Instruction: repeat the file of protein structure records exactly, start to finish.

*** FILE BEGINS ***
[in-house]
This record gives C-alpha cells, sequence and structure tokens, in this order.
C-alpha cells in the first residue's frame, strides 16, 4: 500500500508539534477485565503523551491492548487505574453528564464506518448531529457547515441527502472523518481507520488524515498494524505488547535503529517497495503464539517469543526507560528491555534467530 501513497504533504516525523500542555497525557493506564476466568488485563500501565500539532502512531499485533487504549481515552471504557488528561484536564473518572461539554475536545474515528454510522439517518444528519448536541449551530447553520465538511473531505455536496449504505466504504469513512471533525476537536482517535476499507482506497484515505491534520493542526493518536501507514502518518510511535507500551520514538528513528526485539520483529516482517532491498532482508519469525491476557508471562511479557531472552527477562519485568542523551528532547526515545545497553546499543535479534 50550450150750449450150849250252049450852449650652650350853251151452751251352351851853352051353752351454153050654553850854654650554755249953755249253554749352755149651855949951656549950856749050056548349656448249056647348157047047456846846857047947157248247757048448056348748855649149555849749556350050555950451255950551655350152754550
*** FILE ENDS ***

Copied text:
[in-house]
This record gives C-alpha cells, sequence and structure tokens, in this order.
C-alpha cells in the first residue's frame, strides 16, 4: 500500500508539534477485565503523551491492548487505574453528564464506518448531529457547515441527502472523518481507520488524515498494524505488547535503529517497495503464539517469543526507560528491555534467530 501513497504533504516525523500542555497525557493506564476466568488485563500501565500539532502512531499485533487504549481515552471504557488528561484536564473518572461539554475536545474515528454510522439517518444528519448536541449551530447553520465538511473531505455536496449504505466504504469513512471533525476537536482517535476499507482506497484515505491534520493542526493518536501507514502518518510511535507500551520514538528513528526485539520483529516482517532491498532482508519469525491476557508471562511479557531472552527477562519485568542523551528532547526515545545497553546499543535479534 50550450150750449450150849250252049450852449650652650350853251151452751251352351851853352051353752351454153050654553850854654650554755249953755249253554749352755149651855949951656549950856749050056548349656448249056647348157047047456846846857047947157248247757048448056348748855649149555849749556350050555950451255950551655350152754550